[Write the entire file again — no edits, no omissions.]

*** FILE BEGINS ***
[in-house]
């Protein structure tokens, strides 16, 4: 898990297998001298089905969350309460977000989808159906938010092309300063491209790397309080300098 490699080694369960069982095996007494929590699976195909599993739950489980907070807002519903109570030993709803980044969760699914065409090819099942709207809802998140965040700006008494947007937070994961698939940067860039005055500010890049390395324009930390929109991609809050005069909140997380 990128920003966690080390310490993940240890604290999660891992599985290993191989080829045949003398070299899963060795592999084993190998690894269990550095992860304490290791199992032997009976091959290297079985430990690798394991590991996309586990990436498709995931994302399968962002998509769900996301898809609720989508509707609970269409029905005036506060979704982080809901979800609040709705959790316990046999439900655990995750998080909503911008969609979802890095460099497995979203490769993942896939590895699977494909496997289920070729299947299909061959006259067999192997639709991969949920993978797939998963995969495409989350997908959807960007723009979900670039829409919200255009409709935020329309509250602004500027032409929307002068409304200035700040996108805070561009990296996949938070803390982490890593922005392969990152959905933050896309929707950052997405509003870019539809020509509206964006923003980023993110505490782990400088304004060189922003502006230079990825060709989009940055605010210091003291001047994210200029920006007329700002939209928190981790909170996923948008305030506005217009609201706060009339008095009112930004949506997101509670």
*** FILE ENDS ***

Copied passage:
[in-house]
């Protein structure tokens, strides 16, 4: 898990297998001298089905969350309460977000989808159906938010092309300063491209790397309080300098 490699080694369960069982095996007494929590699976195909599993739950489980907070807002519903109570030993709803980044969760699914065409090819099942709207809802998140965040700006008494947007937070994961698939940067860039005055500010890049390395324009930390929109991609809050005069909140997380 990128920003966690080390310490993940240890604290999660891992599985290993191989080829045949003398070299899963060795592999084993190998690894269990550095992860304490290791199992032997009976091959290297079985430990690798394991590991996309586990990436498709995931994302399968962002998509769900996301898809609720989508509707609970269409029905005036506060979704982080809901979800609040709705959790316990046999439900655990995750998080909503911008969609979802890095460099497995979203490769993942896939590895699977494909496997289920070729299947299909061959006259067999192997639709991969949920993978797939998963995969495409989350997908959807960007723009979900670039829409919200255009409709935020329309509250602004500027032409929307002068409304200035700040996108805070561009990296996949938070803390982490890593922005392969990152959905933050896309929707950052997405509003870019539809020509509206964006923003980023993110505490782990400088304004060189922003502006230079990825060709989009940055605010210091003291001047994210200029920006007329700002939209928190981790909170996923948008305030506005217009609201706060009339008095009112930004949506997101509670």